“My professional writing debut was the play A Few Good Men, and J.K. understudied one of the leading roles and when I saw him in the performance, I was knocked out,” Sorkin explains. “I’ve been so happy seeing where his career has gone since then and I knew I wanted him for this.”

Sorkin chose Arianda to portray Vance for a myriad of reasons. “I knew Nina primarily as a glamorous Broadway actor,” Sorkin recalls. “One of the reasons I wanted to cast her in the role is that Vance was a successful stage actor and dancer. The fact that she is relegated to playing the frumpy upstairs neighbor creates an additional tension at times.”

Monsters and Critics: J.K. What made Aaron Sorkin just the perfect writer and director for this movie?

J.K. Simmons: There are three writers that should never be messed with: Aaron Sorkin, the Coen brothers, and Shakespeare. Well, I’m wishing I’d done what Nina had done and actually read the script more than once. [He joked]. I was so blown away by it the first time I read it.

Obviously, Hollywood knows Aaron Sorkin the writer, and has known him in this role for decades now. This is the third film he’s directed; the first film that he wrote intending to be the director.

Aaron’s gotten to a point now in his career as both writer and producer, and knows every aspect of filmmaking so thoroughly that it was a very collaborative process with everyone; all of us in front of the camera, as well as behind the camera.  He also had supreme confidence in himself and from those of us working with him as a guy who knows every aspect of what this story is and exactly how to tell it.

I’ve got to say that William Frawley was not what I expected from Fred.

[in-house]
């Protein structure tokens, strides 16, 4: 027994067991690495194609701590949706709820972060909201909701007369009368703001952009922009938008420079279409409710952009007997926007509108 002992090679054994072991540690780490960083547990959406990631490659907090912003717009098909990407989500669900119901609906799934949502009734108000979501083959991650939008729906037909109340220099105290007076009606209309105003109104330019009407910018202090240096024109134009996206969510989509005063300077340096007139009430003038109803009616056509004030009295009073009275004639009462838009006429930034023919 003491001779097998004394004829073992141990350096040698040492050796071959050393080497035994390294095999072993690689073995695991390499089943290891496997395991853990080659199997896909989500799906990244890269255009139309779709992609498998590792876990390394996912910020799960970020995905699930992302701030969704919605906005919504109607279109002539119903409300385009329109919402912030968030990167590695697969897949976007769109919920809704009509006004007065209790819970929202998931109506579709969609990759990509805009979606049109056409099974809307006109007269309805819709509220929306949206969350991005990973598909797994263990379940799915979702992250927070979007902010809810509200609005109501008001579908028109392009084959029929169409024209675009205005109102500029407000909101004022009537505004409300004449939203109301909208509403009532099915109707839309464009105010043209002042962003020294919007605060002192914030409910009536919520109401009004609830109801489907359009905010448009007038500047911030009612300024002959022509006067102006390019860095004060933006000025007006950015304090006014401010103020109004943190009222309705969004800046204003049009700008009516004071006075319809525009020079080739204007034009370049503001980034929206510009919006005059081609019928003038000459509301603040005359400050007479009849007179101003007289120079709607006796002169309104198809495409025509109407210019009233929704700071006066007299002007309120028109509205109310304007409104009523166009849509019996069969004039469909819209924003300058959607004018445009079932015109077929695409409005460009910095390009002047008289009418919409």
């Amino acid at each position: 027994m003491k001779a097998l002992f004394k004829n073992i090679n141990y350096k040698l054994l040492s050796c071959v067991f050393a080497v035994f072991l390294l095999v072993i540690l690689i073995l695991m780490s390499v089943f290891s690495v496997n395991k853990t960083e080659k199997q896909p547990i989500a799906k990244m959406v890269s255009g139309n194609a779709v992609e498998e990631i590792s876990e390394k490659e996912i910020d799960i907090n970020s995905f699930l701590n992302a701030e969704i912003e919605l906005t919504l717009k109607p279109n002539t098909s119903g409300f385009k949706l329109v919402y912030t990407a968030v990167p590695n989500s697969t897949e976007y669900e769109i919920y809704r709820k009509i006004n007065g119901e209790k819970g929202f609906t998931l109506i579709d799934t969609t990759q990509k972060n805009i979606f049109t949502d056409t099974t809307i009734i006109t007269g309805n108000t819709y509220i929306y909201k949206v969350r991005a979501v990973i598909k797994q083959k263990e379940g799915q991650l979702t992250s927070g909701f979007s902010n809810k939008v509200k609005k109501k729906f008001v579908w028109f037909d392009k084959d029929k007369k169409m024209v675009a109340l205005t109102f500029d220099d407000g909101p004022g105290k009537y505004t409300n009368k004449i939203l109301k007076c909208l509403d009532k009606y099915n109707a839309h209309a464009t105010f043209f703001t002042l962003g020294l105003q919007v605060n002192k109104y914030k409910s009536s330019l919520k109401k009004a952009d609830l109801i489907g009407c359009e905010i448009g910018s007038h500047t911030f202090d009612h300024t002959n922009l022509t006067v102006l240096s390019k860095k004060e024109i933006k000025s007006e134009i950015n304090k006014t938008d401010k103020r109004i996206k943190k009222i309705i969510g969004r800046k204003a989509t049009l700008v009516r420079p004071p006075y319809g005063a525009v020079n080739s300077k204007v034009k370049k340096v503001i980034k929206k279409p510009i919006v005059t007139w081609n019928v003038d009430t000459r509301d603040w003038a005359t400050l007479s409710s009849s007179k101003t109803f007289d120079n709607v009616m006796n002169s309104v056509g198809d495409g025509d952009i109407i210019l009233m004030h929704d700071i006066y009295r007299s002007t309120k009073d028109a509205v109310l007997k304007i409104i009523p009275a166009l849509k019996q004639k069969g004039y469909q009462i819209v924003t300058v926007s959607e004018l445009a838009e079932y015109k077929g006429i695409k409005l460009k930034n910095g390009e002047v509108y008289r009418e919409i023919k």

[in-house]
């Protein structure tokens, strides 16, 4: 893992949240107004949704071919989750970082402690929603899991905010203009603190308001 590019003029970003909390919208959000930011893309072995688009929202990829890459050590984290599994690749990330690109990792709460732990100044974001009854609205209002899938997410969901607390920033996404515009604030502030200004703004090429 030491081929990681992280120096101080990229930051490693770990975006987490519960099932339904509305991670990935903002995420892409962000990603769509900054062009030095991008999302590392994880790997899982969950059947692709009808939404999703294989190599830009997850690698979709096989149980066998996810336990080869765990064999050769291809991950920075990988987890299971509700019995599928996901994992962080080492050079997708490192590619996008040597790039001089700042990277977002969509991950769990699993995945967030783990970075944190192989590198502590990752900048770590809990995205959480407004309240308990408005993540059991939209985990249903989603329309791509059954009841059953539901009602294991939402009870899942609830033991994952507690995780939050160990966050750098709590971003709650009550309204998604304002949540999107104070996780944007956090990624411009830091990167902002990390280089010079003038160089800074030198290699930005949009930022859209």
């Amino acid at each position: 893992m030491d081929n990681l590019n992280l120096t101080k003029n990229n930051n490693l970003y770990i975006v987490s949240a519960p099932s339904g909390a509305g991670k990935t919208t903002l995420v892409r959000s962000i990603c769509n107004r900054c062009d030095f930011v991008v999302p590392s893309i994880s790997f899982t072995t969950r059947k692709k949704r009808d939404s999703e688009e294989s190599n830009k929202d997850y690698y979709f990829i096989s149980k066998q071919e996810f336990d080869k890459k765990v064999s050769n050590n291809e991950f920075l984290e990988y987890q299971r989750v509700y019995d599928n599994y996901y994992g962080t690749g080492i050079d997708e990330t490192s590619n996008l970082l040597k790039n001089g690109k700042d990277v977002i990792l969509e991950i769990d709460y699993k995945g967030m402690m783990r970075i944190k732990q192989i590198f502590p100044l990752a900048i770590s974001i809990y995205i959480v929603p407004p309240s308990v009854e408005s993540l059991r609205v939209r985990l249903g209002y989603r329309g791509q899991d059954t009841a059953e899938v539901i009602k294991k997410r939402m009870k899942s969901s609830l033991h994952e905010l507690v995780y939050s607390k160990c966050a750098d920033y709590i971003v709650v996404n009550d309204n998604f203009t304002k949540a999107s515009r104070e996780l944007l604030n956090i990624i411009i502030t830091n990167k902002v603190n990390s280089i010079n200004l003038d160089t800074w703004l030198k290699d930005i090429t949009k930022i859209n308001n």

J.K. Simmons: As Nina said, we all had plenty of footage of I Love Lucy to watch. For those few moments when we were expected to mimic aspects of the show itself, of the play within the play, that was very clear.  About Bill Frawley, there was much less. Zero videos that I could find outside of his films and his appearances on I Love Lucy. No talk shows. Nothing on video. Not even a book. Desi famously wrote a book called A Book.

There wasn’t much written about William Frawley.

J.K. Simmons: Correct, there were plenty of books about Lucille Ball, and even about Vivian Vance, but not much on Bill Frawley. All of my research was through the perspective of Vivian, and Lucille, and Desi, and Jess Oppenheimer, and some audio interviews. In a way I found that to be sort of freeing in terms of how I portrayed off-camera Bill, which again is 98 percent of the movie. He was honestly not all that dissimilar from the cranky landlord, Fred Mertz.

What did you learn?

J.K. Simmons: The beauty of, again the gift that we all got from Aaron Sorkin in this script was in his direction along the way. There were so many beautifully detailed layers for all of us and we got to see really multiple aspects of all of these characters as they relate to each other at different times. The scene at the bar I have with Lucile. The scene after the table read that I have with Desi. The ‘kvetching’ (complaining) back and forth that Vivian and Bill have going on. All of it was not easy, but it was clear how to lift that off of the page.